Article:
VESSA Leave of Absence Rights Extended to Victims of Gender Violence: Illinois also expanded the Victims’ Economic Security and Safety Act (“VESSA”), a law which entitles victims of domestic violence, sexual violence or stalking to take unpaid, job protected leaves of absence. The amendment extends VESSA’s leave of absent protections to victims of gender violence.
Equal Pay Act Amendment Prohibits Inquiries Regarding Applicant’s Compensation: A recent amendment to the Illinois Equal Pay Act effective September 2019 restricts an employer from requesting a prospective employee’s compensation history, or using compensation thresholds or ranges to screen-out applicants. The amendment also prohibits employer’s from requesting compensation history from a prospective employee’s current or former employer, unless the information is a matter of public record or subject to FOIA. An employer may not prevent an employee from disclosing or discussing the employee’s compensation or benefits. 820 ILCS 112/10(b).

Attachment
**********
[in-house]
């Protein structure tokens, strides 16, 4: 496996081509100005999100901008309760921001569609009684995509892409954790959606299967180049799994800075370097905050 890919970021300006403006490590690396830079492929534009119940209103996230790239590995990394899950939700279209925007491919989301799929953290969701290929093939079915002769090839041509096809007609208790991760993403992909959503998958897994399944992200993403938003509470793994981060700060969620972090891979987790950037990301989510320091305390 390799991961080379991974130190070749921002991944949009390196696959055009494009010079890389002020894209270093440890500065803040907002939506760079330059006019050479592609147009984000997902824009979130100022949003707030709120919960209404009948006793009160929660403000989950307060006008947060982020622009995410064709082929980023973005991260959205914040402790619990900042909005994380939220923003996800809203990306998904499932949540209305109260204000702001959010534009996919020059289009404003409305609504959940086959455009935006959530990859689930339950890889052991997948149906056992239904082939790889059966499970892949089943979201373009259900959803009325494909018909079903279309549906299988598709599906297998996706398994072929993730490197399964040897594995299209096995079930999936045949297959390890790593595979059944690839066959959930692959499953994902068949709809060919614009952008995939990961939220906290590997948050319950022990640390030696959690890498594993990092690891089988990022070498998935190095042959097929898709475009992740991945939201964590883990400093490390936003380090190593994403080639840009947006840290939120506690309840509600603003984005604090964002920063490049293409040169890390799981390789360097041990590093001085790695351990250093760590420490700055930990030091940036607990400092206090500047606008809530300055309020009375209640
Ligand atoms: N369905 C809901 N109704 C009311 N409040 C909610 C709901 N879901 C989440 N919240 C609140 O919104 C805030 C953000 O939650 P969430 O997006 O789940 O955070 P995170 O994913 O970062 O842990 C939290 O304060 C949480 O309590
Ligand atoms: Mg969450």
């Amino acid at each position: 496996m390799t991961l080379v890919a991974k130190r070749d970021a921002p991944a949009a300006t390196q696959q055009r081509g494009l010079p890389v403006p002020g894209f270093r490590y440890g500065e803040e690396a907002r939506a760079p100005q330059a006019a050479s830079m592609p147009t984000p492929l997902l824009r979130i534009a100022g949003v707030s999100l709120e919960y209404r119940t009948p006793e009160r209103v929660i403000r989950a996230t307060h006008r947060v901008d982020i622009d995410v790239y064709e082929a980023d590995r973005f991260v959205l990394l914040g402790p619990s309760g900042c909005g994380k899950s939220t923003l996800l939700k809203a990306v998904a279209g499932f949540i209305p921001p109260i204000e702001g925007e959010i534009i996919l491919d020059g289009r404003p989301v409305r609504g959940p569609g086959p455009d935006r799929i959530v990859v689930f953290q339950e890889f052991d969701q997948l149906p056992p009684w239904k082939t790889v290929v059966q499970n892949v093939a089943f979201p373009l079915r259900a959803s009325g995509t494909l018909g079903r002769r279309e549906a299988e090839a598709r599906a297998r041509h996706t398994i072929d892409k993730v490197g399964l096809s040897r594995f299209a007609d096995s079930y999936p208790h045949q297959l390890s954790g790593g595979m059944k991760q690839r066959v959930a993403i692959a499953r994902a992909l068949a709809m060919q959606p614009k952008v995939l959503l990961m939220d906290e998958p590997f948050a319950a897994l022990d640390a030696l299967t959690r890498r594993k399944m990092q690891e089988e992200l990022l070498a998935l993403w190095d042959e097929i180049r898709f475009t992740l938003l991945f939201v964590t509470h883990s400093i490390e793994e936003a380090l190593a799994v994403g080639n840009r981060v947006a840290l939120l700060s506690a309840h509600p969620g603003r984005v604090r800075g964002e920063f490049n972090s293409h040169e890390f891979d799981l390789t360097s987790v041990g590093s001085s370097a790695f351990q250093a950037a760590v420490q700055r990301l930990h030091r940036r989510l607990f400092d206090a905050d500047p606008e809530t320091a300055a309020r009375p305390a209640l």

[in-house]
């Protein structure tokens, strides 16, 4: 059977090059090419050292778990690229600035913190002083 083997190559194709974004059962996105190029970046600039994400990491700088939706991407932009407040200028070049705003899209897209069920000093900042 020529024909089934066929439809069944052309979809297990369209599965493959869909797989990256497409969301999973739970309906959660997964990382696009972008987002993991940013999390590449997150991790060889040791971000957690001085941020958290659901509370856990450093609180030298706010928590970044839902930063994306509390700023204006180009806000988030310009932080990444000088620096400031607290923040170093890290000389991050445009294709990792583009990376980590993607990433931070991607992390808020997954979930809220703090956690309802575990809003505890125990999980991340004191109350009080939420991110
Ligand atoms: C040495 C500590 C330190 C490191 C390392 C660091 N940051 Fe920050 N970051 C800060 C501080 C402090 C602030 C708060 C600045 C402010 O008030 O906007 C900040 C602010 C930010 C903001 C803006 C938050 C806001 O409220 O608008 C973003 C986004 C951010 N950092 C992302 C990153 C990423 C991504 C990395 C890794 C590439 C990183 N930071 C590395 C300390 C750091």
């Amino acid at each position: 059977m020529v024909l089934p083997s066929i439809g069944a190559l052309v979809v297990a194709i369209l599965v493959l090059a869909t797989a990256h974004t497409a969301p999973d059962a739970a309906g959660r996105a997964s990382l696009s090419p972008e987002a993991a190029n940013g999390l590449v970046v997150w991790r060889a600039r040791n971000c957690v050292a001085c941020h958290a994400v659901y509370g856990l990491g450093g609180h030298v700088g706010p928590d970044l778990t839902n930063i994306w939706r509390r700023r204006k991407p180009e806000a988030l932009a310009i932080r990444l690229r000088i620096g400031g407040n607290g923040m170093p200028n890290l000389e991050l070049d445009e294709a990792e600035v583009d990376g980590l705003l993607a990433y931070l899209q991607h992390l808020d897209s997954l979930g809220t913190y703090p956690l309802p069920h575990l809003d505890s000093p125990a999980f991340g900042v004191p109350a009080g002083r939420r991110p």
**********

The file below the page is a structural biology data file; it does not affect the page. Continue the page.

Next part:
The amendment’s restrictions regarding requests for compensation history do not apply when a job applicant is an employee applying for a position with the same employer. Employers are also free to discuss a prospective employee’s compensation expectations or information that a prospective employee voluntarily discloses without prompting employer. However, an employer is prohibited from considering the voluntarily disclosed compensation information in determining whether to make an offer of employment, or the terms of any offer. 820 ILCS 112/10.